# inequality distinct real roots

• Sep 7th 2009, 05:18 AM
mark
inequality distinct real roots
hi, i've got $5x^2 - 7x + (2k - 3) = 0$ and i've got it down to $109 - 40k > 0$ if i move the -40k across i get $109 > 40k$ and the answer is $\frac {109}{40} > k$

but if i move the 109 across and make it $-40k > -109$ i get $k > \frac {109}{40}$ shouldn't it be the same whicever way i do it? what am i doing wrong?

thanks
Mark
• Sep 7th 2009, 05:30 AM
mr fantastic
Quote:

Originally Posted by mark
hi, i've got $5x^2 - 7x + (2k - 3) = 0$ and i've got it down to $109 - 40k > 0$ if i move the -40k across i get $109 > 40k$ and the answer is $\frac {109}{40} > k$

but if i move the 109 across and make it $-40k > -109$ i get $k > \frac {109}{40}$ shouldn't it be the same whicever way i do it? what am i doing wrong?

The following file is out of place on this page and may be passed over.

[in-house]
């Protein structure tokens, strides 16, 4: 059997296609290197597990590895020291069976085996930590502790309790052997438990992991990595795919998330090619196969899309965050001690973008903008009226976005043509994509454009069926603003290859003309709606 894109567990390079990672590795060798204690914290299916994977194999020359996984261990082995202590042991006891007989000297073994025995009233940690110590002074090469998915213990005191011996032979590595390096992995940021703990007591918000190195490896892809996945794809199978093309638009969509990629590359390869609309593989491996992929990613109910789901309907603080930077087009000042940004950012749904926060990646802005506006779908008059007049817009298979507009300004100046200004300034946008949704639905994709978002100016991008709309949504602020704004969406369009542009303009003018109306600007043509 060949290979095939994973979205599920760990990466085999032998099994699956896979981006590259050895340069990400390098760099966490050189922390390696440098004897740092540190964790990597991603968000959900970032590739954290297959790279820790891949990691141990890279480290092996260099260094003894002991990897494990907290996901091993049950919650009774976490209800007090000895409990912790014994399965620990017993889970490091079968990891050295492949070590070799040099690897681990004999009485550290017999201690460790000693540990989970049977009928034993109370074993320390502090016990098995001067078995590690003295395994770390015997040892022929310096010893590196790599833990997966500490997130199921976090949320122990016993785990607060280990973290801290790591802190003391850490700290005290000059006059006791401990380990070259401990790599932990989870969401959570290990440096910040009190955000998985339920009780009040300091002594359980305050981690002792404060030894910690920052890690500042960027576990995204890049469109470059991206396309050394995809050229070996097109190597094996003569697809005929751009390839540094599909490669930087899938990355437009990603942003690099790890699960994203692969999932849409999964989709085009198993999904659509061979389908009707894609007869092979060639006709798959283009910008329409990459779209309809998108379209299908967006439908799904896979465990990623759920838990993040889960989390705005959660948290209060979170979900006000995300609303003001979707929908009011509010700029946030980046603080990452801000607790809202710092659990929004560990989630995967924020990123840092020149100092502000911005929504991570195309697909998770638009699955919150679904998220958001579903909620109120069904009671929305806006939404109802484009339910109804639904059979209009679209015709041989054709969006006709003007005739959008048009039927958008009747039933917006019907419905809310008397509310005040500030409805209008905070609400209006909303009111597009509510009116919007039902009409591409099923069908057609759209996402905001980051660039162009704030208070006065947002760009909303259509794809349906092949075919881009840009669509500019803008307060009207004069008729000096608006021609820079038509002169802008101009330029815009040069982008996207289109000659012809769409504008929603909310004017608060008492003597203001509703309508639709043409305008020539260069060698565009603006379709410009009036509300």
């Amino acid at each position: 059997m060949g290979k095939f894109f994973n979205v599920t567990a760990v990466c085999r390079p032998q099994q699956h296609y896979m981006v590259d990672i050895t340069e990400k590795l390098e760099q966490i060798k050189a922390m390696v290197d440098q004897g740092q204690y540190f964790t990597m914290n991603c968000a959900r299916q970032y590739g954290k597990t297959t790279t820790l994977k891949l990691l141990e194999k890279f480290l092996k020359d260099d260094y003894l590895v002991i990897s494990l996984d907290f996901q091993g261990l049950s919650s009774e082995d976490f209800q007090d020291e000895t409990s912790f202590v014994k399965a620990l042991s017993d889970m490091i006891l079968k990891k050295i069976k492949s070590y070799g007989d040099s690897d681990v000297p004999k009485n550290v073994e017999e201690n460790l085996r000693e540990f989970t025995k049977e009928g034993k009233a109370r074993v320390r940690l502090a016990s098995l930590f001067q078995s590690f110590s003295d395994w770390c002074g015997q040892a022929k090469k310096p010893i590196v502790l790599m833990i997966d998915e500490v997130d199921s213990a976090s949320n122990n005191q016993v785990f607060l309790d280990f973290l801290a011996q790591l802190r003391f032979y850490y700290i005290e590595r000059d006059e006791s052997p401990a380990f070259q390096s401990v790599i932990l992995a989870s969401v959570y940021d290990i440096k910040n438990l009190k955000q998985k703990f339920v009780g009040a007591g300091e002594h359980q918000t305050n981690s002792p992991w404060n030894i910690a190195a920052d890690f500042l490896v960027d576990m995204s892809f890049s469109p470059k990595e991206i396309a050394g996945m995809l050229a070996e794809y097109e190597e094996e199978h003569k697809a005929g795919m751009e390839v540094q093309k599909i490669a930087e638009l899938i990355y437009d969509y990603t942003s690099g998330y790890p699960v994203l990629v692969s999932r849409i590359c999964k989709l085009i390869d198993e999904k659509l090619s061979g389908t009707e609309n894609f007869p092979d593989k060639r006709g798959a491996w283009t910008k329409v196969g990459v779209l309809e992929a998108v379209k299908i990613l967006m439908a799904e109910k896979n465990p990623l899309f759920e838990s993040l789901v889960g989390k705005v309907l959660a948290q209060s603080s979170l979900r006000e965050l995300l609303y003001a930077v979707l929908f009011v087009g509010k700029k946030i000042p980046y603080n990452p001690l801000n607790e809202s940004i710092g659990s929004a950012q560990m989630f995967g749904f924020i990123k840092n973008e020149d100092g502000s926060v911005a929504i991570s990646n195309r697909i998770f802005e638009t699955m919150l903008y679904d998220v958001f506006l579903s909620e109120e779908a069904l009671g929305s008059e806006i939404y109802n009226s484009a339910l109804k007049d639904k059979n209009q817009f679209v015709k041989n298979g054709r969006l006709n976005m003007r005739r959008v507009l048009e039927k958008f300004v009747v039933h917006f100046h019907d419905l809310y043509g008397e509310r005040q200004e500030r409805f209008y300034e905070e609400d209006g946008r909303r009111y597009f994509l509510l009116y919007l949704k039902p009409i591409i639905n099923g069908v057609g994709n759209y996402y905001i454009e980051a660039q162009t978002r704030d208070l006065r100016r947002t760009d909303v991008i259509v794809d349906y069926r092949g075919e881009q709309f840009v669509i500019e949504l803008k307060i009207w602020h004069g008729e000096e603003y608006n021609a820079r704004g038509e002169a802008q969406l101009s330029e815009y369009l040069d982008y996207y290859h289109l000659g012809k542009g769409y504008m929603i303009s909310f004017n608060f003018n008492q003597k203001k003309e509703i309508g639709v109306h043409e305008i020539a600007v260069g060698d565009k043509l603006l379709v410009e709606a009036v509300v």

thanks
Mark

It would help if you posted the question rather than diving into what you've done and leaving us all to guess.

I assume the question asks you to find the set of values of k for which $5x^2 - 7x + (2k - 3) = 0$ has real solutions.

$-40k > -109 \Rightarrow 40k < 109 \Rightarrow k < \frac{109}{40}$ which is consistent with the first answer.

Your mistake was not reversing the inequality sign when multiplying or dividing by a negative number.
• Sep 7th 2009, 05:37 AM
mark
ahhh, i didn't know you had to do that. yeah sorry about lack of info. so its reversed if there's a negative number involved in division or multiplication. are there any exceptions? like double negatives? i suppose its unlikely that a double negative division would be an exception because that actually was the case in the question i just posted